Bank of America CEO Forecasts Inflation Hitting Federal Reserve’s 2% Target by 2025
In an interview with CNN, Bank of America CEO Brian Moynihan revealed that the United States could reach the Federal Reserve’s 2% inflation target by 2025. Moynihan shared his insights on Tuesday, shedding light on the current economic landscape.
Moynihan stated, “We think it will take [Fed officials] all of this year and all of next year and into 2025 before they get inflation in line with their long-term target,” during a conversation with CNN’s Poppy Harlow on “CNN This Morning.”
Currently, the Federal Reserve projects a 2.1% inflation rate for 2025, which signifies a decline from the current level of 4.4%.
Drawing from Bank of America customer data, Moynihan pointed out that consumers are already reducing their spending, aligning it with a 2% inflation scenario. He characterized this trend as positive and negative, explaining, “Good if that’s what the Fed needs to see inflation under control. Not so good because it does mean we have a higher probability of a mild recession coming true.”
To move closer to its target, Moynihan suggested that the Fed might increase rates “a couple more times this year.” Following that, he predicted that rates would remain steady until May of the following year before a potential cut. This outlook aligns with traders’ predictions as indicated by the CME FedWatch Tool. However, approximately one-fifth of traders believe a rate cut could occur as early as March 2024.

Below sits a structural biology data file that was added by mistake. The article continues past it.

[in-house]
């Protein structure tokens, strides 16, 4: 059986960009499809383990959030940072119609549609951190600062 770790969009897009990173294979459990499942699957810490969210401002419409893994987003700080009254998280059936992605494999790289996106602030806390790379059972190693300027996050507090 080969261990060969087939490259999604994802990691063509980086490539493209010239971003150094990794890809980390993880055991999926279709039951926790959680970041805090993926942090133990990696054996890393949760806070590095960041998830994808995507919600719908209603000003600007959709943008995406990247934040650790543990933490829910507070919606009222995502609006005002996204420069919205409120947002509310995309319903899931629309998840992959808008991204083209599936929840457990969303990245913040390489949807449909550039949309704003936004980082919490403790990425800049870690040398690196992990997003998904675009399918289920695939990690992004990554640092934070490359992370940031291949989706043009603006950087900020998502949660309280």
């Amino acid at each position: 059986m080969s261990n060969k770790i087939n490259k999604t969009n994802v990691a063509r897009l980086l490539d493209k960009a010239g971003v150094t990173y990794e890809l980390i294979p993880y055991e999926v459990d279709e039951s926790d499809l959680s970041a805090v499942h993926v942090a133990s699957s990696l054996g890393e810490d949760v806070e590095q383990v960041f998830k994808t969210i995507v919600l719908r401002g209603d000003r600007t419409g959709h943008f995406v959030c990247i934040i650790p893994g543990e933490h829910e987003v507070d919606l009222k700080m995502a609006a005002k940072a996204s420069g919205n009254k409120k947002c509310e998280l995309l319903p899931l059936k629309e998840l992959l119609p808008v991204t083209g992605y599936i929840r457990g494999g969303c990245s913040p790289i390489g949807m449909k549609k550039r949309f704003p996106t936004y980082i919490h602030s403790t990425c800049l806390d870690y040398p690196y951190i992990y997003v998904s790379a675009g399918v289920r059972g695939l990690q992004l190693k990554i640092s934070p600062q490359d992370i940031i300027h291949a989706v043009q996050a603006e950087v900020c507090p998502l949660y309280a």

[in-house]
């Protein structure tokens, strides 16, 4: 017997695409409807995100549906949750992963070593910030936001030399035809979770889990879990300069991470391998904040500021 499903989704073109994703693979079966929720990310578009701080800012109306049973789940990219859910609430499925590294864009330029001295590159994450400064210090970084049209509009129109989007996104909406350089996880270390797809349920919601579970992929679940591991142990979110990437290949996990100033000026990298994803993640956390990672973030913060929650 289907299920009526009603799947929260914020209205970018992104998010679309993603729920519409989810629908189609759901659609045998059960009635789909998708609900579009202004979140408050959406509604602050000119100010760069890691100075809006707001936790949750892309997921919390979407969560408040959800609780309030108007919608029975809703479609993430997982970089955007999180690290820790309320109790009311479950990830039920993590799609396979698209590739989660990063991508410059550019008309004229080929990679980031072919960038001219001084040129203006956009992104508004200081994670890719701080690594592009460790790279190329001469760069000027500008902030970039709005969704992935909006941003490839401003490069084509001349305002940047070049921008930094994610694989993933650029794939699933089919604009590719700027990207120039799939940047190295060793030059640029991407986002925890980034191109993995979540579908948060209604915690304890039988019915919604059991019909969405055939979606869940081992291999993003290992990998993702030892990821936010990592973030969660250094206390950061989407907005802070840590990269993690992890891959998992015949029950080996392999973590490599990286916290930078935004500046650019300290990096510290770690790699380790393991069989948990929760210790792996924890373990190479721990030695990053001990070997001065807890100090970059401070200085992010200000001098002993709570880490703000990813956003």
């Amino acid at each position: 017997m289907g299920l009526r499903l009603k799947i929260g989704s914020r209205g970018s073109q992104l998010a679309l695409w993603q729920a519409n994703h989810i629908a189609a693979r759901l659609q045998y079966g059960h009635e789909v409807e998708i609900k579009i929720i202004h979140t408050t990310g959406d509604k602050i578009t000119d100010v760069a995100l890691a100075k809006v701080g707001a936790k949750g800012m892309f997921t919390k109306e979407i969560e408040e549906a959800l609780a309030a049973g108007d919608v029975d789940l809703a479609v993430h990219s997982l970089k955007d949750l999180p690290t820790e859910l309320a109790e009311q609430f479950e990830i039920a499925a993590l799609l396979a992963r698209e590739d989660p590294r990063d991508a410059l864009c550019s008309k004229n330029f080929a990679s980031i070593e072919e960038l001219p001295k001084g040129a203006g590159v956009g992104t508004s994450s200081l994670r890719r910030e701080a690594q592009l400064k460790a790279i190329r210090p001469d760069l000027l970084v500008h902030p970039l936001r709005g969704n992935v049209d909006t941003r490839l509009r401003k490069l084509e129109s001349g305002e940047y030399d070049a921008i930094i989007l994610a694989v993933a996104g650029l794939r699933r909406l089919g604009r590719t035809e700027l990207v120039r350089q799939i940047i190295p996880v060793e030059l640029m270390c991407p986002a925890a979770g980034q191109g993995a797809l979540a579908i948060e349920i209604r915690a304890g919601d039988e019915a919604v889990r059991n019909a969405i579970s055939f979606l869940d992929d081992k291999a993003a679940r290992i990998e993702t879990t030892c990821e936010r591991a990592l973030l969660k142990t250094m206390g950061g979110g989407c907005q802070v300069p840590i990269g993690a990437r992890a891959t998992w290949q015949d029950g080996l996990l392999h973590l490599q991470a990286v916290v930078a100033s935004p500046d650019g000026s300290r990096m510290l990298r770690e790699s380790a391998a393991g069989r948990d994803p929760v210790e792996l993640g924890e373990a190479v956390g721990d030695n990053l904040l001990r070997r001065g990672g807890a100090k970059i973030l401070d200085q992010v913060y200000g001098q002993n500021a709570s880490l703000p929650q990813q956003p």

Moynihan revised his previous predictions and anticipated a mild recession in the first part of next year rather than in the latter part of this year.
Regarding the unemployment rate, Moynihan expressed confidence that it would not exceed 5%. The unemployment rate peaked at 14.7% throughout the pandemic-induced recession in April 2020. However, by July 2022, it had returned to its pre-pandemic level of 3.5%. Despite impressive job gains, last month’s jobs report showed a slight rise in the unemployment rate to 3.7%.
Moynihan cautioned that even individuals who retain their jobs could face challenges during the economic downturn due to credit tightening. As economic conditions worsen, banks tend to be more selective about lending money, potentially denying loans to riskier borrowers or charging significantly higher interest rates than in periods of economic expansion.
As the economy navigates toward achieving the Federal Reserve’s inflation target, experts closely watch for any signs of economic stability, keeping a keen eye on indicators such as interest rates and unemployment levels.